Student success is highly dependent upon teacher effectiveness. Teachers must nurture student curiosity, elevate expectations for all students, and in many cases, give students hope where there wasn't hope before. But, before that can happen, teachers must believe in themselves.
With both the U.S. House of Representatives and U.S. Senate having approved the Every Student Succeeds Act (ESSA), the successor to No Child Left Behind, Congress has clearly demonstrated that the success of school improvements depends largely on state leadership.
The adoption of college and career ready standards now invite the questions: How do teachers, students, and families know students are meeting these higher standards? What expectations have been communicated to teachers about what students should be able to do with what they have learned?
The national focus on teaching quality is gradually giving rise to the emergence of authentic opportunities for teacher leadership.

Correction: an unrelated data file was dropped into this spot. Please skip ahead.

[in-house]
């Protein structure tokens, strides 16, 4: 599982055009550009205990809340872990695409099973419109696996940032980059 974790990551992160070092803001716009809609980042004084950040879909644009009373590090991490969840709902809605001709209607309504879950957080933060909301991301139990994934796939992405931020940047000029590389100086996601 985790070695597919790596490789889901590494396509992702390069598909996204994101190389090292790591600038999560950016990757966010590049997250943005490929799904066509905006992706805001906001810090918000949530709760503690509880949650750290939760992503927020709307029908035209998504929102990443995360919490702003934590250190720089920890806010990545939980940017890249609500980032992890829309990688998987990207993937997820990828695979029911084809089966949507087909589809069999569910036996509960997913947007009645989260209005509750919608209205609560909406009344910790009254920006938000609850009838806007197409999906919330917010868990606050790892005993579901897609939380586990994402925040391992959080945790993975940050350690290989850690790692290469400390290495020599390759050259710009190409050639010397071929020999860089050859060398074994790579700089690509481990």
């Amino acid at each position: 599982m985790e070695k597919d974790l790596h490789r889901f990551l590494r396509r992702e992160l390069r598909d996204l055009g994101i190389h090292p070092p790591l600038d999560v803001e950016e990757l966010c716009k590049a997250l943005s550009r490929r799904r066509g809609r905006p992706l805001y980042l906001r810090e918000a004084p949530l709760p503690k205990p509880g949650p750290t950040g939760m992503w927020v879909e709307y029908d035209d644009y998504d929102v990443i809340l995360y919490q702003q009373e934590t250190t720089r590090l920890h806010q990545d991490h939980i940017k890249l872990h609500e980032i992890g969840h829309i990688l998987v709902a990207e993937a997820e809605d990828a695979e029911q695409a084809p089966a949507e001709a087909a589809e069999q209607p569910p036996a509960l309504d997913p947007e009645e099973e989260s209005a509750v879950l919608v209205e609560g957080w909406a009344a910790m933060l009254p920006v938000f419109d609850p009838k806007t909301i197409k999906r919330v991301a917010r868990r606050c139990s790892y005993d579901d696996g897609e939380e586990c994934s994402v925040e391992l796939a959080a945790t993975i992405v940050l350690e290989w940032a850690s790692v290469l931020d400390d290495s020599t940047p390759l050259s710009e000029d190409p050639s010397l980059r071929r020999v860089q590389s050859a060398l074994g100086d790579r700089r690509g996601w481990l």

Reformers act as if they believe that teaching is something you do in your twenties when you are idealistic and want to "give something back" -- and then you move on to a "real career" in some other sector.
Teachers are demonized as "failures" in the classroom. Fortunately for all of us, more and more are banding together as agents for justice by believing in the inherent capacity of all students, and seeking strategies and instructional pathways to improve student performance through professional development and collaborative learning.
If the United States is to continue as a world leader, we must lead the world in education. And to provide the highest quality education, we must attract the highest quality teachers.